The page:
Hopkinson’s presence in Vancouver had created two opposing factions among local Sikhs: his informants and their friends and relatives on the one hand, and the temple leaders and their allies on the other. Tensions were magnified by the prejudiced Canadian social and legal climate. During the summer of 1914 the unsuccessful efforts of the temple leadership to gain entry for 376 Punjabis stranded on the steamer Komagata Maru in the Vancouver harbour further aggravated the situation. But it became most explosive after war began in Europe. The Gadar party saw an opportunity to drive the British out of India and called on Sikhs to return home for the fight. In response, Hopkinson and his informants made lists of those who left by ship, identifying for police in India the ones considered most dangerous.
On 5 Sept. 1914 one of Hopkinson’s informants, Bela Singh, entered the Vancouver Sikh temple and discharged two revolvers into an assembly of thirty-five or forty men attending a funeral for a Sikh who had been shot two days before. Bela Singh wounded eight or nine, two of them fatally, Bhag Singh and another man. According to Mewa Singh, Bela Singh’s desecration of the temple decided him to kill Hopkinson. Perhaps he also viewed the occasion as a chance to rehabilitate his name.
Mewa Singh shot Hopkinson seven weeks later, in a corridor of the Vancouver court-house, prior to a grand jury hearing in Bela Singh’s case. He made no attempt to escape or resist arrest, seeking martyrdom. His trial took place the next week and lasted less than two hours. He offered no defence; his lawyer, Edward Montague Nelson Woods, did not cross-examine any of the crown witnesses and declined translation of their evidence, even though Mewa Singh’s comprehension of English was limited. Woods seems to have been following his client’s instructions. He did read to the court a lengthy statement by Mewa Singh, who said that he was giving his life to show that his people could not get justice in Canada.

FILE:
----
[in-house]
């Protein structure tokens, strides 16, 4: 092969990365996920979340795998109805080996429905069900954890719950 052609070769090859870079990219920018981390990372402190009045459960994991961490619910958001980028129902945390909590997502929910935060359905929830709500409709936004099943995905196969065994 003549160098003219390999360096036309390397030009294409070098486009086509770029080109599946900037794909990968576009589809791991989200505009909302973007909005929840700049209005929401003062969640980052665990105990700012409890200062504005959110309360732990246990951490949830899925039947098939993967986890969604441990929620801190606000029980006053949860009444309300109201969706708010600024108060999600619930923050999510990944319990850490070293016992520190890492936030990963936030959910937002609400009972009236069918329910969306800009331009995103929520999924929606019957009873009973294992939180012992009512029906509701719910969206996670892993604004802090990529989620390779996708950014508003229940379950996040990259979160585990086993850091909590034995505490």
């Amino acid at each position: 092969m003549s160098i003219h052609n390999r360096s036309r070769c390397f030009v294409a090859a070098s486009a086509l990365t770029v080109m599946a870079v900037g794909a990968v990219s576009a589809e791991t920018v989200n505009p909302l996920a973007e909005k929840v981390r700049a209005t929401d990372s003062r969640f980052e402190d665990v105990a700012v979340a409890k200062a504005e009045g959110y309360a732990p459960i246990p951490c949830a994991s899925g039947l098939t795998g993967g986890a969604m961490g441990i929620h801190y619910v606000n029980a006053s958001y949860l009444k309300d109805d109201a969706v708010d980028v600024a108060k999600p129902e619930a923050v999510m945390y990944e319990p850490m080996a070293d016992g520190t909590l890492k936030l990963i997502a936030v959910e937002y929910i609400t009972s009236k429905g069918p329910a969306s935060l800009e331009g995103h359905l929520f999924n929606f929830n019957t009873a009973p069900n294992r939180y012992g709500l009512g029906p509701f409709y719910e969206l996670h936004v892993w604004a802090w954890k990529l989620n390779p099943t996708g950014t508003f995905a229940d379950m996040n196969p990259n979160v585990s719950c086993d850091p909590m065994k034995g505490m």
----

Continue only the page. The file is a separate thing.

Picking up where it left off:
Veneration of Mewa Singh began on the day of his execution, when a procession of 400 Sikhs carried his body four miles from the New Westminster jail to a funeral pyre at Fraser Mills, and it has continued with annual observances in Sikh temples to the present. If press commentary is an indication, however, the white majority in Vancouver saw his victim as the hero, and Mewa Singh’s act thus reinforced the isolation of the Sikh community.
Norman Buchignani et al., Continuous journey: a social history of South Asians in Canada ([Toronto], 1985). Hugh Johnston, “The surveillance of Indian nationalists in North America, 1908–1918,” BC Studies, no.78 (summer 1988): 3–27; The voyage of the “Komagata Maru”: the Sikh challenge to Canada’s colour bar (Delhi, India, 1979; 2nd ed., Vancouver, 1989). Richard Popplewell, “The surveillance of Indian ‘seditionists’ in North America, 1905–1915,” in Intelligence and international relations, 1900–1945, ed. Christopher Andrew and Jeremy Noakes (Exeter, Eng., 1987), 49–76. Kesar Singh, Canadian Sikhs and “Komagata Maru” massacre (1v. to date, Surrey, B.C., 1989– ). Teja Singh, Jiwan kath: Gurmukh piare Sant Atar Singh Ji Maharaj [The biography of a beloved follower of the guru, Saint Atar Singh Ji Maharaj] (Patiala, India, 1946; 4th ed., 1981). Mahinder Singh Dhillon, A history book of the Sikhs in Canada and California (Vancouver, 1981).